# Sorting Algorithms Animations

## The following animations illustrate how effectively data sets from different starting points can be sorted using different algorithms.

How to use: Press "Play all", or choose the    button for the individual row/column to animate.

Try me!
Play AllInsertionSelectionBubbleShellMergeHeapQuickQuick3
Random
Play animation
Play animation
Play animation
Play animation
Play animation
Play animation
Play animation
Play animation
Nearly Sorted
Play animation
Play animation
Play animation
Play animation
Play animation
Play animation
Play animation
Play animation
Reversed
Play animation
Play animation
Play animation
Play animation
Play animation
Play animation
Play animation
Play animation
Few Unique
Play animation
Play animation
Play animation
Play animation
Play animation
Play animation
Play animation
Play animation
Play AllRandomNearly SortedReversedFew Unique
Insertion
Play animation
Play animation
Play animation
Play animation
Selection
Play animation
Play animation
Play animation
Play animation
Bubble
Play animation
Play animation
Play animation
Play animation
Shell
Play animation
Play animation
Play animation
Play animation
Merge
Play animation
Play animation
Play animation
Play animation
Heap
Play animation
Play animation
Play animation
Play animation
Quick
Play animation
Play animation
Play animation
Play animation
Quick3
Play animation
Play animation
Play animation
Play animation

### KEY

• Black values are sorted.
• Gray values are unsorted.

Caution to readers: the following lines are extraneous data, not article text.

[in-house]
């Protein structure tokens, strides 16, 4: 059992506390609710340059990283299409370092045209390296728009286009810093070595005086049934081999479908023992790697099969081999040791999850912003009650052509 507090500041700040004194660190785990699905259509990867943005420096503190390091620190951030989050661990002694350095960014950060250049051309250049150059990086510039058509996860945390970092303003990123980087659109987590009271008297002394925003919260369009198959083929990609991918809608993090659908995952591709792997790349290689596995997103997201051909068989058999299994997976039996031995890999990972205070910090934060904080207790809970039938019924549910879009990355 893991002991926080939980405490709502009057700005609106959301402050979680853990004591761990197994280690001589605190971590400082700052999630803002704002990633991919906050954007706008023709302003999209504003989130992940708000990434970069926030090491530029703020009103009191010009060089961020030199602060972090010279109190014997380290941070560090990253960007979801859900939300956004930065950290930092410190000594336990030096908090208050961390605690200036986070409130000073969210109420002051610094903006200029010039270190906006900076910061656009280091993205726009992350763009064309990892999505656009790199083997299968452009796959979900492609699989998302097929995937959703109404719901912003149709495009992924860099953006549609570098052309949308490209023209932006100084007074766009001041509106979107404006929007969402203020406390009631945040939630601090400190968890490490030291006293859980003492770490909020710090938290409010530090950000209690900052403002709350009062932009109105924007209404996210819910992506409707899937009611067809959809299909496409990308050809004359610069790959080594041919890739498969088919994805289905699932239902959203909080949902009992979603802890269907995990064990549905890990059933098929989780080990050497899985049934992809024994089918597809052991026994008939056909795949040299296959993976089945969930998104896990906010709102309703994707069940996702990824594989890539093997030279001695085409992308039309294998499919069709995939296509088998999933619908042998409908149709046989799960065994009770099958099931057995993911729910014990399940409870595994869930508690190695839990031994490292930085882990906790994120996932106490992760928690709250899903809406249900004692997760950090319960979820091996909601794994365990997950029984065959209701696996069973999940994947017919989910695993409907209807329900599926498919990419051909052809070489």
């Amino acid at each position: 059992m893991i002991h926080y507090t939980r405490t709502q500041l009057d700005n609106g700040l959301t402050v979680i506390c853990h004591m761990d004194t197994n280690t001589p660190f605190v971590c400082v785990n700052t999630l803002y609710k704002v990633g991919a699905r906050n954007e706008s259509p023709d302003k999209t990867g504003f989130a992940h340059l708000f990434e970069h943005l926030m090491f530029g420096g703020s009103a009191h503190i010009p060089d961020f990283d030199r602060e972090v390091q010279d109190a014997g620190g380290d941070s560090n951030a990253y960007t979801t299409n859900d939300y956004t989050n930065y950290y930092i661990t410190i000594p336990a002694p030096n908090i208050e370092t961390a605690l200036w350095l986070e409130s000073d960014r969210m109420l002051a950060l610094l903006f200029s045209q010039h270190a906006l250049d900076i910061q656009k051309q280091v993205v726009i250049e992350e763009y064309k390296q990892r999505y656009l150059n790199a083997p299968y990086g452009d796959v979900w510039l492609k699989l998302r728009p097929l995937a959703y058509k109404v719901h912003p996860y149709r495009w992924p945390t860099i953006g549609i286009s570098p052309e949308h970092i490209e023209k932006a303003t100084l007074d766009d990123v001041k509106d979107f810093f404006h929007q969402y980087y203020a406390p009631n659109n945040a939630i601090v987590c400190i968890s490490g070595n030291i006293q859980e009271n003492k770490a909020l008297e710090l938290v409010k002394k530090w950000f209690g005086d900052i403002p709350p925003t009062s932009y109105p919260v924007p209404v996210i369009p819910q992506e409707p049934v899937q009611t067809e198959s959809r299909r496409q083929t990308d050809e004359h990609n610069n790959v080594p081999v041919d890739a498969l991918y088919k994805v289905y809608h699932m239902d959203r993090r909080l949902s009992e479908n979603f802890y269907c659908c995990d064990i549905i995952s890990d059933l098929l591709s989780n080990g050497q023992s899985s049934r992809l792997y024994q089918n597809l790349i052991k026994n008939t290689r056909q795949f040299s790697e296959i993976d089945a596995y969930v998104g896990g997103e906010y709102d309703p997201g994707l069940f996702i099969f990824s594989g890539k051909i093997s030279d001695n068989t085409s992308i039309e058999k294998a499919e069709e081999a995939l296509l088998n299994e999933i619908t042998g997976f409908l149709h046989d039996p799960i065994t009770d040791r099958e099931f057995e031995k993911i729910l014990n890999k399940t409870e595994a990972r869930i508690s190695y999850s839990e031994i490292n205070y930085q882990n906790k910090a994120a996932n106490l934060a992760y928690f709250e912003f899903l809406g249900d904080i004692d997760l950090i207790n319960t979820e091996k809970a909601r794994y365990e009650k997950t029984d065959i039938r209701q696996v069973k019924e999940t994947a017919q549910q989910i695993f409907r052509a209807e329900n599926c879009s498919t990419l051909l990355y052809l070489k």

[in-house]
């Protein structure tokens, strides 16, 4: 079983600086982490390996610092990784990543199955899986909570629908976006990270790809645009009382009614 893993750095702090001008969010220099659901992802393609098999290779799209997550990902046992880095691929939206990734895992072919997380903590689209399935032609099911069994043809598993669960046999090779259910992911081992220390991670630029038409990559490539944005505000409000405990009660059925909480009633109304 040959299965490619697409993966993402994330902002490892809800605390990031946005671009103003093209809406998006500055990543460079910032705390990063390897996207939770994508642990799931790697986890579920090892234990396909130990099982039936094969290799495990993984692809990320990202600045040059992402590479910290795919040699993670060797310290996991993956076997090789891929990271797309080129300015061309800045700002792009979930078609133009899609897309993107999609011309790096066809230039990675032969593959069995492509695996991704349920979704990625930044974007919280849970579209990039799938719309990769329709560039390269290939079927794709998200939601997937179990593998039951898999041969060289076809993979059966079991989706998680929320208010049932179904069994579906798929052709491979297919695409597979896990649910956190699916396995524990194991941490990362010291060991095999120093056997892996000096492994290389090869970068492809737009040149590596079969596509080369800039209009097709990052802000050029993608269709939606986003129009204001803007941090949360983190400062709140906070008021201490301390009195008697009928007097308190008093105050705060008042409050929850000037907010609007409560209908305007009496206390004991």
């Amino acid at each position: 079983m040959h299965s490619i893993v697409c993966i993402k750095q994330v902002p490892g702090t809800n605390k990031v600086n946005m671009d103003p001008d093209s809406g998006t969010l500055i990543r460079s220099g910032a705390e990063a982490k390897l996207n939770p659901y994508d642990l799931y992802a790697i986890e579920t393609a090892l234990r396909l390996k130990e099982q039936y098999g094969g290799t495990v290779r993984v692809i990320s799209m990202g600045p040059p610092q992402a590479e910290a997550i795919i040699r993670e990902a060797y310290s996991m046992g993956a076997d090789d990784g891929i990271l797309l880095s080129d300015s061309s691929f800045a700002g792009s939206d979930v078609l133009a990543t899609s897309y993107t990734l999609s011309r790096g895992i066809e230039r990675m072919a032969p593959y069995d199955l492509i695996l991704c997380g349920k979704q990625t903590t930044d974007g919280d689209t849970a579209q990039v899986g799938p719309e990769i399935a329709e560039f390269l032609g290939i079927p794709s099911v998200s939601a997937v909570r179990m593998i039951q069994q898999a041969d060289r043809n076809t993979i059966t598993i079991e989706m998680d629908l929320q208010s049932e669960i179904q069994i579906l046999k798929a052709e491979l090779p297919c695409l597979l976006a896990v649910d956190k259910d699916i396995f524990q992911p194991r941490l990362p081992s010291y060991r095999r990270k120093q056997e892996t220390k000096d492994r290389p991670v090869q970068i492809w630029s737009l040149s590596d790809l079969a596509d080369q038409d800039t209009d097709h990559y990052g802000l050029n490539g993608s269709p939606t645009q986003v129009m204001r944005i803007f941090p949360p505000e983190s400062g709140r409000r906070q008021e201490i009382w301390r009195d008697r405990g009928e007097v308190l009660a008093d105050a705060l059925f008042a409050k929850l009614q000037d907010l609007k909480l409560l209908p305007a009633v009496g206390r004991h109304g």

• A red triangle marks the algorithm position.
• Dark gray values denote the current interval (shell, merge, quick).
• A pair of red triangles marks the left and right pointers (quick).

### DISCUSSION

These pages show 8 different sorting algorithms on 4 different initial conditions. These visualizations are intended to:

• Show how each algorithm operates.
• Show that there is no best sorting algorithm.
• Show that worse-case asymptotic behavior is not always the deciding factor in choosing an algorithm.
• Show that the initial condition (input order and key distribution) affects performance as much as the algorithm choice.

The ideal sorting algorithm would have the following properties:

• Stable: Equal keys aren’t reordered.
• Operates in place, requiring O(1) extra space.
• Worst-case O(n·lg(n)) key comparisons.
• Worst-case O(n) swaps.
• Adaptive: Speeds up to O(n) when data is nearly sorted or when there are few unique keys.

There is no algorithm that has all of these properties, and so the choice of sorting algorithm depends on the application.

Sorting is a vast topic; this site explores the topic of in-memory generic algorithms for arrays. External sorting, radix sorting, string sorting, and linked list sorting—all wonderful and interesting topics—are deliberately omitted to limit the scope of discussion.

## References

Algorithms in Java, Parts 1-4, 3rd edition by Robert Sedgewick. Addison Wesley, 2003.

Quicksort is Optimal by Robert Sedgewick and Jon Bentley, Knuthfest, Stanford University, January, 2002.

Dual Pivot Quicksort: Code by Discussion.

Bubble-sort with Hungarian (“Csángó”) folk dance YouTube video, created at Sapientia University, Tirgu Mures (Marosvásárhely), Romania.

Select-sort with Gypsy folk dance YouTube video, created at Sapientia University, Tirgu Mures (Marosvásárhely), Romania.

Sorting Out Sorting, Ronald M. Baecker with the assistance of David Sherman, 30 minute color sound film, Dynamic Graphics Project, University of Toronto, 1981. Excerpted and reprinted in SIGGRAPH Video Review 7, 1983. Distributed by Morgan Kaufmann, Publishers. Excerpt.